"The only unhappy farmer will be in here, Gloria. The windows donít open." Mrs. Ormsford handed Gloria a plastic bag from a stash under the seat.

"In that case, Iíll make it," she assured her pilot. Concentrating hard, she made a reasonably successful attempt to snap a photo with her old Pentax camera, showing the river as it bubbled over its banks and drowned a fence line just below the bridge on the Third Sideroad. "I might get some interesting shots, after all," she muttered, grabbing the seat as the small aircraft bumped through a thermal. "This really is exciting," she called to Mrs. Ormsford over the engine noise. "Iíve never flown in a small aircraft before. Iím certain my stomach will get used to it in no time." Maybe; though as she recalled, it hadnít liked the CN Tower much, either.

The aircraft nearly brushed the treetops as her small, rented farmhouse came into view, perched on a slight rise. Behind it she could see the rough mound of a buried barn foundation, and across from it, the old drive shed where her landlord, John deVos, stored a couple of cultivators over the winter. Close by was a flooded field that should have been under plow two weeks ago. Instead, it was a river of soggy topsoil flowing toward the roadside ditch, the result of storm after storm of April showers that had frustrated farmers all over the corn belt of mid-western Ontario.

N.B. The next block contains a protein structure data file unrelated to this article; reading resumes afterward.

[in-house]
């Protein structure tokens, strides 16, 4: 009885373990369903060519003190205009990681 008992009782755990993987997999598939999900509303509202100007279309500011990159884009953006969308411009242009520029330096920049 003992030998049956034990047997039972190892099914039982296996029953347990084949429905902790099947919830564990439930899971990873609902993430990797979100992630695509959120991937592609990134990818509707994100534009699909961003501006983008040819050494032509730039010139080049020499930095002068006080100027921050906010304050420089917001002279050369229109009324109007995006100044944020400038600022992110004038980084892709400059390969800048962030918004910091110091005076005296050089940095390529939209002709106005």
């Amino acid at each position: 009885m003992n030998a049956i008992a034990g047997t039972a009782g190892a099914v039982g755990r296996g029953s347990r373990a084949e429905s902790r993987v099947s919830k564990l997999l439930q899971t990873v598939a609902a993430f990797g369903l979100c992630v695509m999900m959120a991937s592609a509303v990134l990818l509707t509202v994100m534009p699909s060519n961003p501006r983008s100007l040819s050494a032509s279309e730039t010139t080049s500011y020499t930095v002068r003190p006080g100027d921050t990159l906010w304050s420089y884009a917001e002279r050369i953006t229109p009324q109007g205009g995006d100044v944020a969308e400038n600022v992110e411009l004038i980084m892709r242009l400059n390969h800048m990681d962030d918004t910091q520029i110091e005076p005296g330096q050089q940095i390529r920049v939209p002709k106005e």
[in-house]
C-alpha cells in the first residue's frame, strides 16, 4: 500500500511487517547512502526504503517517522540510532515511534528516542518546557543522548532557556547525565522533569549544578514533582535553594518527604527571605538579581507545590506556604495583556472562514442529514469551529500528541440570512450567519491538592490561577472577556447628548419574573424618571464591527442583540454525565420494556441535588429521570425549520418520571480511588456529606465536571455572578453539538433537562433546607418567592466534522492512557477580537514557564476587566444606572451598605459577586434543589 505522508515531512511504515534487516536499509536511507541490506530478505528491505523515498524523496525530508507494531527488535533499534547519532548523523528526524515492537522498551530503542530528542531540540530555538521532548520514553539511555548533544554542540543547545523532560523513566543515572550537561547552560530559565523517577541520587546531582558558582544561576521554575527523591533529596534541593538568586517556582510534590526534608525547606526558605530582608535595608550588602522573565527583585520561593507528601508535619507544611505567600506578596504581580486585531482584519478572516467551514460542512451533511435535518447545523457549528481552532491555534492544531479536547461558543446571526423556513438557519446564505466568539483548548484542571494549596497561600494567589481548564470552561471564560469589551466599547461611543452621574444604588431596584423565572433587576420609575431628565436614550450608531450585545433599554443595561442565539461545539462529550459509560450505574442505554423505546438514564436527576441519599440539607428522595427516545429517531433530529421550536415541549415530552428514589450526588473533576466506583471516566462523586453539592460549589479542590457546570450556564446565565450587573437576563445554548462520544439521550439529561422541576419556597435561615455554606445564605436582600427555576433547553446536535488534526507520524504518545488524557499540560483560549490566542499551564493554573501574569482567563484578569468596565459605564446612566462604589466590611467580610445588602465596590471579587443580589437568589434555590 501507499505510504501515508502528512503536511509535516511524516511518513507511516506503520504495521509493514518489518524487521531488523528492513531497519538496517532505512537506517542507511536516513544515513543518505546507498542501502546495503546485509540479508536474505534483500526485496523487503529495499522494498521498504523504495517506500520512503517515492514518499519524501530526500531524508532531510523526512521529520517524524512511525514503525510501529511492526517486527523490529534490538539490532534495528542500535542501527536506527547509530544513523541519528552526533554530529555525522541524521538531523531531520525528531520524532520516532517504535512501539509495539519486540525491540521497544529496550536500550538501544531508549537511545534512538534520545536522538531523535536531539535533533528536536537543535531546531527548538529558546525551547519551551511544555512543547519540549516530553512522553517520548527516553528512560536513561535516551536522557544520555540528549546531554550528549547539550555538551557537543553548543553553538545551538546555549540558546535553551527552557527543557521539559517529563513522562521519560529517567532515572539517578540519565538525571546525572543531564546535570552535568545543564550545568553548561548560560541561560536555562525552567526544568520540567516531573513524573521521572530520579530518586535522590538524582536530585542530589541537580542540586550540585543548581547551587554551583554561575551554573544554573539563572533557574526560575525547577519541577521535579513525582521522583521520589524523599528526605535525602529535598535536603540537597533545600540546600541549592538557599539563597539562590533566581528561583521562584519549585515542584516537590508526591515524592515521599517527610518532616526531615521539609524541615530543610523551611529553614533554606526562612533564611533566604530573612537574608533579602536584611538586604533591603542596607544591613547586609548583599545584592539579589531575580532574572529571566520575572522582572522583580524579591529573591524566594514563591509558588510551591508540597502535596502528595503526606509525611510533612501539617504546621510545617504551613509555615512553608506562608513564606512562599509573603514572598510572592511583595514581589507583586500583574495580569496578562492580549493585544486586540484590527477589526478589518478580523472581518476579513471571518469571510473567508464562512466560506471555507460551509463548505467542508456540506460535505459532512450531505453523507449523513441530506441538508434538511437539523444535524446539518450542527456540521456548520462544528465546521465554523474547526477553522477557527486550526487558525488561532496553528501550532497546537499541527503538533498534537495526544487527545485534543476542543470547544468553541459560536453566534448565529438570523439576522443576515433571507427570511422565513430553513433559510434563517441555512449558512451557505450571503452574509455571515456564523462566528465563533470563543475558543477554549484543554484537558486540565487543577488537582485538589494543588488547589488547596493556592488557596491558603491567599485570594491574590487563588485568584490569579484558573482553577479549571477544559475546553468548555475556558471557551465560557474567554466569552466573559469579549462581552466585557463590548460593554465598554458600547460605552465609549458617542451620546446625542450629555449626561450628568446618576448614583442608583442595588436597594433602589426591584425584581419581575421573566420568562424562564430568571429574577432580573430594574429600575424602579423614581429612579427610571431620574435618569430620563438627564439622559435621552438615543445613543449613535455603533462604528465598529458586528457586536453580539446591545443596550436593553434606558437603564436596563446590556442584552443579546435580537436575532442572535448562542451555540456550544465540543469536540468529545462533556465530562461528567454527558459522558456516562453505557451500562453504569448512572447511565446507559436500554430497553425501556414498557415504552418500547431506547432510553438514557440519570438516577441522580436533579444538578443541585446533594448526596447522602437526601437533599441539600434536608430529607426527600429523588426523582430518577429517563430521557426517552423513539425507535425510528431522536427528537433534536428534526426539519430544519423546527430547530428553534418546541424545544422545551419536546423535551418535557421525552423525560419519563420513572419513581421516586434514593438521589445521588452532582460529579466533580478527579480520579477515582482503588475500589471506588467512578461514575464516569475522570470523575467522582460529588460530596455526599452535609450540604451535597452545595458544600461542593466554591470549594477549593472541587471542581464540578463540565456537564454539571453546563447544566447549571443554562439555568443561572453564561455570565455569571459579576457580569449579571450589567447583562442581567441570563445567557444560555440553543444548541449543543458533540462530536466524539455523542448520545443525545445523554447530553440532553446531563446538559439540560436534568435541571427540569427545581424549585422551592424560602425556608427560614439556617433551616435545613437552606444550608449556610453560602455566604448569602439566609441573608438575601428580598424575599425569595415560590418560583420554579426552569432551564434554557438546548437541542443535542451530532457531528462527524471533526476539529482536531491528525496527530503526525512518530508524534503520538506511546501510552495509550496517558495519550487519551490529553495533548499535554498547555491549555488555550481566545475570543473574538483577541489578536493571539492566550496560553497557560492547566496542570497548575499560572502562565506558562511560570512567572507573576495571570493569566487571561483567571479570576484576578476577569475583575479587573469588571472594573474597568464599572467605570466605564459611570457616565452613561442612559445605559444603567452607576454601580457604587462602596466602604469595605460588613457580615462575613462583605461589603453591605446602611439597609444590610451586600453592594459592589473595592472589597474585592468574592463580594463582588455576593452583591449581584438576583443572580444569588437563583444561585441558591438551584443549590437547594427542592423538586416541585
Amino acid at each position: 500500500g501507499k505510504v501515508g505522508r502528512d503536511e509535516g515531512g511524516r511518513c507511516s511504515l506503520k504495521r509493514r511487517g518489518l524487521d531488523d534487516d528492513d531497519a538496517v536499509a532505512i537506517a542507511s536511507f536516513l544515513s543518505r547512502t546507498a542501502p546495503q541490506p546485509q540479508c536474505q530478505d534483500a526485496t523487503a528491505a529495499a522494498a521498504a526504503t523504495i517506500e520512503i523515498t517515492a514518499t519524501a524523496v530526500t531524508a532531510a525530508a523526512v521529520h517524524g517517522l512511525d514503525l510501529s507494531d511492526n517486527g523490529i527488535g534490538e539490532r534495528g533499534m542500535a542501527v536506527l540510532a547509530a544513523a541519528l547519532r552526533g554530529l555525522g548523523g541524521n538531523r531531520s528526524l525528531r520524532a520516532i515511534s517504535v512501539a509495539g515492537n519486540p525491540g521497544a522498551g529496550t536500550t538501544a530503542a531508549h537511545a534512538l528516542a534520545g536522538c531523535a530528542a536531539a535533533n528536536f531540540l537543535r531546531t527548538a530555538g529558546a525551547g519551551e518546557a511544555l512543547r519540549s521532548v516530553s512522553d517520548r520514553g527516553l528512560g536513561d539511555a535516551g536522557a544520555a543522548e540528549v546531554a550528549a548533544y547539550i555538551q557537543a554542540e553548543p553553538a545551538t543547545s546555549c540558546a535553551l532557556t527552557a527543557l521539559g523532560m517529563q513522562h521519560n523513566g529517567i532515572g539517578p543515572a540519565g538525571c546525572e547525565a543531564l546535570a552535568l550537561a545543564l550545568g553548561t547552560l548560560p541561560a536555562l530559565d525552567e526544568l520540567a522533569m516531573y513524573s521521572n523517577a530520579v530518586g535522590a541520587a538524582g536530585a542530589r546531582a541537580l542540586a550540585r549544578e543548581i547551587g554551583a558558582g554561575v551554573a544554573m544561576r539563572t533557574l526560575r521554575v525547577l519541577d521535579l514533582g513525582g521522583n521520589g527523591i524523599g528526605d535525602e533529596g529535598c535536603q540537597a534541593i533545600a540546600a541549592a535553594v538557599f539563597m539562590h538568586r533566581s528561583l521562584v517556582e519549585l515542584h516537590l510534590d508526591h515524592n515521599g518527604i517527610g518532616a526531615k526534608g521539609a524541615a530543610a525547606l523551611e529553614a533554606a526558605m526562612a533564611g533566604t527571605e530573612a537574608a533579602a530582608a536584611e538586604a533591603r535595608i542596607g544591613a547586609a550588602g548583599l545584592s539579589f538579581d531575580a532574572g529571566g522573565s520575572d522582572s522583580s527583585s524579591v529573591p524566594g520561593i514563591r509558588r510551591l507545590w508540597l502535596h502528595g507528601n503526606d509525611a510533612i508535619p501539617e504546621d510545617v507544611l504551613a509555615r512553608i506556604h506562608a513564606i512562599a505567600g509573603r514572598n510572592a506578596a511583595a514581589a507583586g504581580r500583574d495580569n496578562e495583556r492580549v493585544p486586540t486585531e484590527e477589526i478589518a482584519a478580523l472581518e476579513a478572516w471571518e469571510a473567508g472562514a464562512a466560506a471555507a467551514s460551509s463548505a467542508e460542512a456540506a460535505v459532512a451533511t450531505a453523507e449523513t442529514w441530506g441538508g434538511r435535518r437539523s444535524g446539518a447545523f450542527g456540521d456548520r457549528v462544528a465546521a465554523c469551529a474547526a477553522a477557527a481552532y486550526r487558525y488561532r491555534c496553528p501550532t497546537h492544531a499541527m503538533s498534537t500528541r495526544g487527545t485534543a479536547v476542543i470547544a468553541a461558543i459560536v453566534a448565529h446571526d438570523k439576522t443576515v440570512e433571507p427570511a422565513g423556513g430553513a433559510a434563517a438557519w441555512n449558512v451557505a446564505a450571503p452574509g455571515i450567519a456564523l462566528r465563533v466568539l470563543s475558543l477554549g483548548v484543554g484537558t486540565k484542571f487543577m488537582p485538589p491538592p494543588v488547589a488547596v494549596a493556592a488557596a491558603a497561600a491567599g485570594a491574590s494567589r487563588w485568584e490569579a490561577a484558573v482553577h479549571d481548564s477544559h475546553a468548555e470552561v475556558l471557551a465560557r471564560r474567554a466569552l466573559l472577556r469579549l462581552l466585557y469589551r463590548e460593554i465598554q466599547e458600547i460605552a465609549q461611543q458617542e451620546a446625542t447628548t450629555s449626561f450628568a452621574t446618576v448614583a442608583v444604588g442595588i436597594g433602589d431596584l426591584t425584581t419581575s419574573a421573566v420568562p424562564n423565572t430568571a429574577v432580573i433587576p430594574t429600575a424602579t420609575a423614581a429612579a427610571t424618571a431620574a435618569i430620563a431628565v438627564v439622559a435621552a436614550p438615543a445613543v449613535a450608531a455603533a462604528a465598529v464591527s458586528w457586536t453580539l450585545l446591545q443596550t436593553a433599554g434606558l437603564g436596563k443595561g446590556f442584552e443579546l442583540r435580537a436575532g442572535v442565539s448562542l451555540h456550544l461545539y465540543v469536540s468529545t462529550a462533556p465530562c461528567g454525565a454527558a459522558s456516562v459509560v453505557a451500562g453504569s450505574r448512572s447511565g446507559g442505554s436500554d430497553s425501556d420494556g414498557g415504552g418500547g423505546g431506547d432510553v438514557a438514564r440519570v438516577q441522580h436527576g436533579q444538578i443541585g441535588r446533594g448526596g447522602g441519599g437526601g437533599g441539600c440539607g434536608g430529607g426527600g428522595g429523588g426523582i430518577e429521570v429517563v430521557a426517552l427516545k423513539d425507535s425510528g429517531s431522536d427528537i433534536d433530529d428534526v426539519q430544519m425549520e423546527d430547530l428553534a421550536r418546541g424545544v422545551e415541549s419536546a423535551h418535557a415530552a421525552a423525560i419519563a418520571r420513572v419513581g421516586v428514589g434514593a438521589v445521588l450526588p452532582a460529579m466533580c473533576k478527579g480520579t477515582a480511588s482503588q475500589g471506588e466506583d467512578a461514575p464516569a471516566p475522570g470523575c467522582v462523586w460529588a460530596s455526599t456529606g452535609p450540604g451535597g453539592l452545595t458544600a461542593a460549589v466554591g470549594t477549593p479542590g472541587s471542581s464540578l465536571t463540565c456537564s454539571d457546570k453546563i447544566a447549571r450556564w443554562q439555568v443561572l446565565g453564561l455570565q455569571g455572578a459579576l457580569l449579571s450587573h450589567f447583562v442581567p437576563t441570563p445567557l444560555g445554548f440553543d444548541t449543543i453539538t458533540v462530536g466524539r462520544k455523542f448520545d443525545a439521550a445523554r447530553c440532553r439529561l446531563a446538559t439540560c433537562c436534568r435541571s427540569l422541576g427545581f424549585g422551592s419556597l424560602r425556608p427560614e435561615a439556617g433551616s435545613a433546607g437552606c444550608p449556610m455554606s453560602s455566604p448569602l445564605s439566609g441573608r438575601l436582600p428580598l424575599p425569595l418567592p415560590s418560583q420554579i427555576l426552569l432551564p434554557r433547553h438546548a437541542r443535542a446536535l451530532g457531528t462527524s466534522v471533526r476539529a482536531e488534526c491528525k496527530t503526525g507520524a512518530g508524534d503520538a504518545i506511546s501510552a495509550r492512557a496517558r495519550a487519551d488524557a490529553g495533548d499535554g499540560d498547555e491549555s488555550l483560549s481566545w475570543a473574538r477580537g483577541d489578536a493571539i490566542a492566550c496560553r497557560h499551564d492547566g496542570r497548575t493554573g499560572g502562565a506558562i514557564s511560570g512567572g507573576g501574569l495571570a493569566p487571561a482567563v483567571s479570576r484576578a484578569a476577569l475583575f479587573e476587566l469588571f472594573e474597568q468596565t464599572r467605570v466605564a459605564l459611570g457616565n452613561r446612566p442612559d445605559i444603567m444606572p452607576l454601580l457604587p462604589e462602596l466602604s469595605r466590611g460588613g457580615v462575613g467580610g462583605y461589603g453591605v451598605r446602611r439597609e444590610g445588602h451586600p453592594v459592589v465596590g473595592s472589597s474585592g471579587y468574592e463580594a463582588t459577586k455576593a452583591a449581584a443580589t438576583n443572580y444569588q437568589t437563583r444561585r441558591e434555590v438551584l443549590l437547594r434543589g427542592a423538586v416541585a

"It looks so desolate," she observed as they circled above it. The long lane was a causeway through the waterlogged landscape on either side. The roof, she noticed, was looking in need of some repair over the kitchen. And the furnace chimney...

The aircraft pulled up suddenly and picked up speed. They left Gloriaís house behind and skimmed toward Peak Township and Ormsfordís 250-acre sheep farm to locate some sheep gone astray two nights before, when the mild weather had encouraged a part-time hired helper to turn out a few dozen expectant ewes into a muddy pasture for some fresh air. The onslaught of another sudden torrent of rain and high wind had prompted the helper to round them up quickly. Four, somehow, had separated from the flock.

The flight had been Mrs. Ormsfordís idea. "Iíll locate our lost sheep, and youíll have a chance to get some spectacular photos," she told Gloria on the phone that morning. "The river is higher than Iíve ever seen it."

The town of Plattsford came into sight far to the left, a bustling miniature metropolis at the crossroads of a provincial highway to cottage heaven at Ontarioís western shoreline, and a busy commercial county highway heading northeast through prosperous farms and south toward Kitchener, London, and some of the largest farm markets and agri-businesses in the province.